Cuzco, the ancient capital of the Incan empire in what is now Peru, was fortified by the massive structure of Sacsahuaman on a hill above the city. This walled citadel resides on top of a cone-shaped hill 12,000 feet above sea level. Its vast residential palaces, storehouses, inner forts, paved courtyards, and 50,000-gallon reservoir present a persistent puzzle to architects and engineers. Although the Incas are given credit for having built Sacsahuaman from 1438 to 1500, guidebooks state that the "basic structure" may have been lying in ruins, awaiting new inhabitants, when the Incas claimed the fortress.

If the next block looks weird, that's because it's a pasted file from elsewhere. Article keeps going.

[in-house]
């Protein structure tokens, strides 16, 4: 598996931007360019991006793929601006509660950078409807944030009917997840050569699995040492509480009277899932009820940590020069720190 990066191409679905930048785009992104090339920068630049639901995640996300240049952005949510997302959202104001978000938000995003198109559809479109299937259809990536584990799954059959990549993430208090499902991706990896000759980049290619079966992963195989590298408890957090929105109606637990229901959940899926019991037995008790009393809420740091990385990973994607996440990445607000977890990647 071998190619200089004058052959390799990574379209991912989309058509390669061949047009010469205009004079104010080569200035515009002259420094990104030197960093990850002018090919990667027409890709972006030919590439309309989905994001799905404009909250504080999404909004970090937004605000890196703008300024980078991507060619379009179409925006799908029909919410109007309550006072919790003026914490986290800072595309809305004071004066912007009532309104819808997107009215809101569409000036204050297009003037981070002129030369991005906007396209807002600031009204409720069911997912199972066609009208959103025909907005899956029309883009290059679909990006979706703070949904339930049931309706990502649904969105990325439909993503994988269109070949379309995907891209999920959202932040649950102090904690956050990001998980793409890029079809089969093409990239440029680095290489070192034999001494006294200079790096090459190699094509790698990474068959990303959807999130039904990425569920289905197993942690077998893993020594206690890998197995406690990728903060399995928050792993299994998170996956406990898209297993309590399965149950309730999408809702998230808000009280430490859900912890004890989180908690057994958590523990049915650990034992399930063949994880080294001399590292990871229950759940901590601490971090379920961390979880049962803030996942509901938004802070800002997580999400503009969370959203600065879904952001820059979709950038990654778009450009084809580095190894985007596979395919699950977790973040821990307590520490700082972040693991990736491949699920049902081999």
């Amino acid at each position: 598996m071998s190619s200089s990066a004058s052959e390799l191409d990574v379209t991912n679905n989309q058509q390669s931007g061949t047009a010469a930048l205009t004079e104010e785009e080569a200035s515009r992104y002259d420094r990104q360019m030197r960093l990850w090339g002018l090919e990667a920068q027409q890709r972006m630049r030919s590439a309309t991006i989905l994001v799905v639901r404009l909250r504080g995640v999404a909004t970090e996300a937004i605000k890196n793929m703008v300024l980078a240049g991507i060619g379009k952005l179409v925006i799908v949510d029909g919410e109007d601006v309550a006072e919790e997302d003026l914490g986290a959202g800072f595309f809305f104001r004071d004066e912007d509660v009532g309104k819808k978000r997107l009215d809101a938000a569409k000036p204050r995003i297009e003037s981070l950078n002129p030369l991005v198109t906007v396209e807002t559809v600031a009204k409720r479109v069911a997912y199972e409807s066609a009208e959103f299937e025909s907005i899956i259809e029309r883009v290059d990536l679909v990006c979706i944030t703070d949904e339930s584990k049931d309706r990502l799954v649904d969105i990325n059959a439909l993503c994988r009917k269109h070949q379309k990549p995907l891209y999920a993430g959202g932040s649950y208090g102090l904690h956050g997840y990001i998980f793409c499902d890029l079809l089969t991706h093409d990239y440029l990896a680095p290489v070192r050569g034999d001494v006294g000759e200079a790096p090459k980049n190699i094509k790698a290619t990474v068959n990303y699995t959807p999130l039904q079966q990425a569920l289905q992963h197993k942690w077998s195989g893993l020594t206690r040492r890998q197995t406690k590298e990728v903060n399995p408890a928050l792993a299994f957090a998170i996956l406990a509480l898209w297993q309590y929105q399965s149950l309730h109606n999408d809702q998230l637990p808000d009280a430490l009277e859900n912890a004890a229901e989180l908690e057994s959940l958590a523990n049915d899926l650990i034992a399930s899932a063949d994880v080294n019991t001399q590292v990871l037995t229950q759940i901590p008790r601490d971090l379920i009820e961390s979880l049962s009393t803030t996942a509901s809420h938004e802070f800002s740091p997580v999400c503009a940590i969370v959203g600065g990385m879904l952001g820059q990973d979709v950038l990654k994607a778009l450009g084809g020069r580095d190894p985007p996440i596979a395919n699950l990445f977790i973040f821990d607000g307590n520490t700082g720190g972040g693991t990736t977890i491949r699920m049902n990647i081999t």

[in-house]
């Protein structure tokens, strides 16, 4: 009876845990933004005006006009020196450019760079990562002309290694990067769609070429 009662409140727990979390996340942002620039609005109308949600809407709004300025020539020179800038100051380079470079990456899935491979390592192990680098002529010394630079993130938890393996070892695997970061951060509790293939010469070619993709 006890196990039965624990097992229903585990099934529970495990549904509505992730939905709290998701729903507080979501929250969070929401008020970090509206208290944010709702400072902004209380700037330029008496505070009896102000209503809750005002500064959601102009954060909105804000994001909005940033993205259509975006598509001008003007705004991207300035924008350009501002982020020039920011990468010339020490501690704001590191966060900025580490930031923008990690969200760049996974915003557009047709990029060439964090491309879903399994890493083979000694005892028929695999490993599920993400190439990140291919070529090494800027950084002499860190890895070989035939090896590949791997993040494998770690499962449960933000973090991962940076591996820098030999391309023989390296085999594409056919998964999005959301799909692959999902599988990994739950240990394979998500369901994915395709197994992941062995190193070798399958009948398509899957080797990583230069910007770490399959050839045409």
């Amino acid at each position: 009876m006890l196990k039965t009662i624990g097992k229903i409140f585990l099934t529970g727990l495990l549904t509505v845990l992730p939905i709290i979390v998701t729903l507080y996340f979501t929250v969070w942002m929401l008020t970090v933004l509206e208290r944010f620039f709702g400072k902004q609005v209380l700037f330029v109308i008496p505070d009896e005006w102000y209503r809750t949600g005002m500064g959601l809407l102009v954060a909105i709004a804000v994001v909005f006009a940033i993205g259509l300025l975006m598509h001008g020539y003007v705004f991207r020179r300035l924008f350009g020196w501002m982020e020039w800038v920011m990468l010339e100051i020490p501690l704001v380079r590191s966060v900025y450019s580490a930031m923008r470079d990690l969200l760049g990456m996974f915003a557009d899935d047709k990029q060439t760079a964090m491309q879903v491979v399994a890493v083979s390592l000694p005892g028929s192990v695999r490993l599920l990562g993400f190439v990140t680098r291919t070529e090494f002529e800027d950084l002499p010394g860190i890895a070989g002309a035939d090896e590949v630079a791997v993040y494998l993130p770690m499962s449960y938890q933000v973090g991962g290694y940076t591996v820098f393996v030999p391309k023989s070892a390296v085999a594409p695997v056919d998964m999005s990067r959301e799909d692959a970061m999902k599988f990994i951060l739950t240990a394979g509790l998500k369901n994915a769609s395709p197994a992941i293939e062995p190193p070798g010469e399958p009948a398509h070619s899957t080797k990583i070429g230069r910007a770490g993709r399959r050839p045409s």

Some of the boulders that are part of the fortress have been estimated at more than 20 tons, and the largest is 12 feet thick and 25 feet tall. The quarries that yielded the stone for Sacsahuaman are located about 20 miles from the city. It still puzzles researchers as to how the Incas moved the massive boulders across rivers, down deep ravines, then up to the mountaintop site of Sacsahuaman.
Some archaeologists have stated that the Incas were skilled stonecutters. In Sacsahuaman, the massive stones fit together so precisely that a mechanic's thickness gauge cannot be inserted between the rocks in the walls. Some archaeologists have argued that stones can be worked to fit closely together; that is, stones roughly cut can be shaped to fit by being rubbed together.
Deuel, Leo. Conquistadors Without Swords. New York: St. Martin's Press, 1967.
"Sacsahuaman." [Online] http://www.snowcrest.net/goehring/inca/sacs.html.